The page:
Any conventional heating surfaces, such as godets, yokes, mandrels, hot-pins, and edges, may be used for the thermal overstressing of the outer layers of the interlaced filament strands which always has to be carried out before final drawing.
It is not possible to lay down any general rules for the thermal overstressing of the outer zones of the filament strand. The temperature to be applied is governed on the one hand by the type of filament material and its orientation (initial drawing level) and on the other hand by the type of heater used and by the contact time of the filament yarn with the heater. Heating godets provide for a relatively wide temperature range. In their case, the contact time may be controlled both through the rate of travel and also through the number of loops or turns.
It is obvious that, in principle, the production of "hair yarns" by the combination of interlacing, partial thermal overstressing on a contact heater and drawing may be applied to any known filament yarns which have not been fully drawn. It is particularly advantageous to use so-called preoriented filament yarns which, by virtue of their reduced filament diameter, are easier to interlace and, by virtue of their greater preorientation, can still be further drawn to a considerable extent even despite thermal overstressing, so that in this case the projecting ends of the broken individual filaments do not appear as relatively thick bristles. The process may, of course, also be applied to filament yarns which consist of two or more physically or chemically different individual filaments or whose individual filaments have a multicomponent structure.
Although the process steps according to the invention which provide the required result, namely
b. thermal overstressing of parts of the outer layers, and
c. final drawing have to be carried out in the order indicated, they may be applied individually or in combinations of a) with b), of b) with c) or even of a), b) and c).
A special, more voluminous type of "hair yarn" is obtained by the process according to the invention if the interlaced, partially thermally overstressed and drawn filament strand is interlaced for a second time. By this second interlacing stage, which may be carried out both in one operation with drawing and also separately thereafter, the broken individual filaments are blown into additional individual filament loops so that a "hair loop yarn" is formed.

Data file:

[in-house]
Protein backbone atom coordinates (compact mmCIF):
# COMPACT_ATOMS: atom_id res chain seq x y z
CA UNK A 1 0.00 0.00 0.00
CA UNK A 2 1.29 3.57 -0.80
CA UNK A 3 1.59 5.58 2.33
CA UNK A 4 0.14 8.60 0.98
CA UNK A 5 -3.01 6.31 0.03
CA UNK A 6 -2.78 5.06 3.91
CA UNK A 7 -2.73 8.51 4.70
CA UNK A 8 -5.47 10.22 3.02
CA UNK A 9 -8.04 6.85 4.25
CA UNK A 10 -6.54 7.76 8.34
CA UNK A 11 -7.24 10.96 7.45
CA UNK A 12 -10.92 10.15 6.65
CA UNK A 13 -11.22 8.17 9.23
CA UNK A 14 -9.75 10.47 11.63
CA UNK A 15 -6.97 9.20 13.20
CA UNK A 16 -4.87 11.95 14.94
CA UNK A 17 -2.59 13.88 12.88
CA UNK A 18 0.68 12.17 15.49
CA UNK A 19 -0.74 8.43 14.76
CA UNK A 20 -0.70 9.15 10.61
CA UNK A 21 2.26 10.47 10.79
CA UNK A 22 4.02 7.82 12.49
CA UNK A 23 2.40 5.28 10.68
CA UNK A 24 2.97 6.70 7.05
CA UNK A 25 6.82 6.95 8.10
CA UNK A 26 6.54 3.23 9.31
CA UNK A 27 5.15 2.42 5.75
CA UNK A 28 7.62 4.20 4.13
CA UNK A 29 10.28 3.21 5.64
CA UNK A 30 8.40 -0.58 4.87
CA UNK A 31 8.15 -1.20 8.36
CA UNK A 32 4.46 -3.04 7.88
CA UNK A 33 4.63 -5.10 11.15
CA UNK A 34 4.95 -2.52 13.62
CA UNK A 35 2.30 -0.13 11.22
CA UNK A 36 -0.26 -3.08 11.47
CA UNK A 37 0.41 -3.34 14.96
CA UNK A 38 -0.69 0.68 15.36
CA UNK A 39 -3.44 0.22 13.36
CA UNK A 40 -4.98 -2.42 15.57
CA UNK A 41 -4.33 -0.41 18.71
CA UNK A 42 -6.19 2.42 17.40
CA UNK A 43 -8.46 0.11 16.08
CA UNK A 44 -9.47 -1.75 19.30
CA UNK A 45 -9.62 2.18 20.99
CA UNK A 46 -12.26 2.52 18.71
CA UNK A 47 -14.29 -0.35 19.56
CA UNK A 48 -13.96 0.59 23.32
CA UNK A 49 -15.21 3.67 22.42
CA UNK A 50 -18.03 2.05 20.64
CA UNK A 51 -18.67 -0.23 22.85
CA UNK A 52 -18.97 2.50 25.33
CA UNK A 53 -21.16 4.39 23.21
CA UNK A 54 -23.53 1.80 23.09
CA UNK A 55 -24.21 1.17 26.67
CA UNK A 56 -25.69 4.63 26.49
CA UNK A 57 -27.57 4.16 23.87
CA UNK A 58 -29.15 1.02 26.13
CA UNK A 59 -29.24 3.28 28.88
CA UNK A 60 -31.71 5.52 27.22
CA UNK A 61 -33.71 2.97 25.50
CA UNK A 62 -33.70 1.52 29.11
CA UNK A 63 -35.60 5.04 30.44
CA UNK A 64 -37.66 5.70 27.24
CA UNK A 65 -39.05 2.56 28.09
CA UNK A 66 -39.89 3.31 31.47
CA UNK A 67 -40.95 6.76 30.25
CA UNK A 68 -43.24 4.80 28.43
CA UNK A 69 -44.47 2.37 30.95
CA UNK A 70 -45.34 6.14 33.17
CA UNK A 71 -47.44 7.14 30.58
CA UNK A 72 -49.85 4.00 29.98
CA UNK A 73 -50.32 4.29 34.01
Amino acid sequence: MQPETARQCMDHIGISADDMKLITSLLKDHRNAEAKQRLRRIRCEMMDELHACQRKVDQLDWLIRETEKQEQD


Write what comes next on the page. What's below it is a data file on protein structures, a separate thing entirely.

Stretching may also be carried out by simultaneous or consecutive draw-texturing. Processes of this kind are described in the literature, more especially for false twist texturing.
The following Examples are to further illustrate the invention without limiting it.
A preoriented filament yarn with a denier of dtex 270 f36 was produced in known manner using a spinning extruder from polyethylene terephthalate granulate with a relative solution viscosity of 1.76, as measured on a 1% solution in orthochlorophenol, and wound into package form at a rate of 3400m/minute. The packages were delivered to a draw twisting maching where the filament yarn was interlaced before the delivery roll in such a way that 5 to 7 entanglements per metre, measured by the hook drop test, were produced.
The interlaced filament strand was then delivered to a heated, 11 cm diameter godet with an idler roller, stretched between that godet and a second godet with an idler roller which had been heated to 160° C and was rotating at 400 m/minute, and wound onto a cop by way of ring travellers. The drawing ratio was 1:1.7. Under these conditions, smoothly travelling "hair yarns" with a large number of split individual filaments were obtained with the following process conditions prevailing at the delivery godet.
______________________________________Temperature ofthe delivery godet No. of loops around(° C) the delivery godet______________________________________150 4160 4170 3180 3190 2200 2205 2210 1215 1220 1______________________________________
Polyethylene terephthalate granulate was spun in the same way as in Example 1, but the yarn was interlaced before the winding unit and guided over a 40 cm long heating plate. The degree of interlacing as determined by the hook drop test amounted to between 15 and 20 entanglements per metre. Non-interlaced filament yarn was used for comparison. The filament yarns produced at different temperatures of the heating plate were drawn in a ratio of 1: 2.0 in a draw twisting machine between a delivery godet heated to 90° C, around which they were looped 6 times, and a stretching godet heated to 160° C, around which they were again looped 6 times, and were then interlaced for a second time between the stretching godet and the cop.
Under these conditions, the filament yarns which had not been interlaced during spinning could not be drawn, whereas the filament yarns that had been interlaced showed an increasing number of individual filament ends and loops projecting from the filament strand with increasing heating yoke temperature. Smoothly travelling "hair loop yarns" with strengths of 4.4 g/dtex and elongations at break of 18% were obtained in this way. In this series of tests, the yarns produced at heating yoke temperatures ranging from room temperature to 160° C showed only a very weak and inadequate hair loop characteristic, the yarns produced at a temperature in the range of from 160° to 220° C showed a moderate hair loop characteristic, and the filament yarns wound at a heating yoke temperature above 220° C showed a favourable to strong hair loop characteristic.